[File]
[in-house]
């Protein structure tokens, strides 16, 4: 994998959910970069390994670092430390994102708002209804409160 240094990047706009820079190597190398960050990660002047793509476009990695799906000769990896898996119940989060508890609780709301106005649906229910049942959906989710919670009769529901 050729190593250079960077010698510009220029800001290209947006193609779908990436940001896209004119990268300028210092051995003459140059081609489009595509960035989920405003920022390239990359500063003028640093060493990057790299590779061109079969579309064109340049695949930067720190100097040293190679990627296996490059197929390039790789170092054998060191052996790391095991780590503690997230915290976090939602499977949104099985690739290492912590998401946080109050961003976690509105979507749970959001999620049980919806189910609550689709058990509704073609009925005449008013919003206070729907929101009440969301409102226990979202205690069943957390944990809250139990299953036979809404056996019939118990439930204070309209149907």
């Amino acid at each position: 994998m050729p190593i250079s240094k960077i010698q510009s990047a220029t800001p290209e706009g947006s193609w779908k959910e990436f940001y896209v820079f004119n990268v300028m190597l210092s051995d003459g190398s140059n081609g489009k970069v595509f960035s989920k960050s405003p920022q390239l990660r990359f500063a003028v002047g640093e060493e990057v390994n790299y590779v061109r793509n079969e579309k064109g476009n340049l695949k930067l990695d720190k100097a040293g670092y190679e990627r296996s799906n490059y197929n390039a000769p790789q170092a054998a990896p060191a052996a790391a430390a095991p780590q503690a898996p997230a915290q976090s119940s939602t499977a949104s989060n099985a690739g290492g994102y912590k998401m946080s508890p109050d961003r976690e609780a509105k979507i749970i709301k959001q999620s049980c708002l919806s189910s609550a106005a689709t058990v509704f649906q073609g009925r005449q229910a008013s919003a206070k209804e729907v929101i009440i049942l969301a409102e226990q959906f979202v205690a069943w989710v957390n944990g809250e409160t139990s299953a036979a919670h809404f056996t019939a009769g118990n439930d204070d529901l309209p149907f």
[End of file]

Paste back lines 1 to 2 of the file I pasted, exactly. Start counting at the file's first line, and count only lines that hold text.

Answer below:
[in-house]
């Protein structure tokens, strides 16, 4: 994998959910970069390994670092430390994102708002209804409160 240094990047706009820079190597190398960050990660002047793509476009990695799906000769990896898996119940989060508890609780709301106005649906229910049942959906989710919670009769529901 050729190593250079960077010698510009220029800001290209947006193609779908990436940001896209004119990268300028210092051995003459140059081609489009595509960035989920405003920022390239990359500063003028640093060493990057790299590779061109079969579309064109340049695949930067720190100097040293190679990627296996490059197929390039790789170092054998060191052996790391095991780590503690997230915290976090939602499977949104099985690739290492912590998401946080109050961003976690509105979507749970959001999620049980919806189910609550689709058990509704073609009925005449008013919003206070729907929101009440969301409102226990979202205690069943957390944990809250139990299953036979809404056996019939118990439930204070309209149907």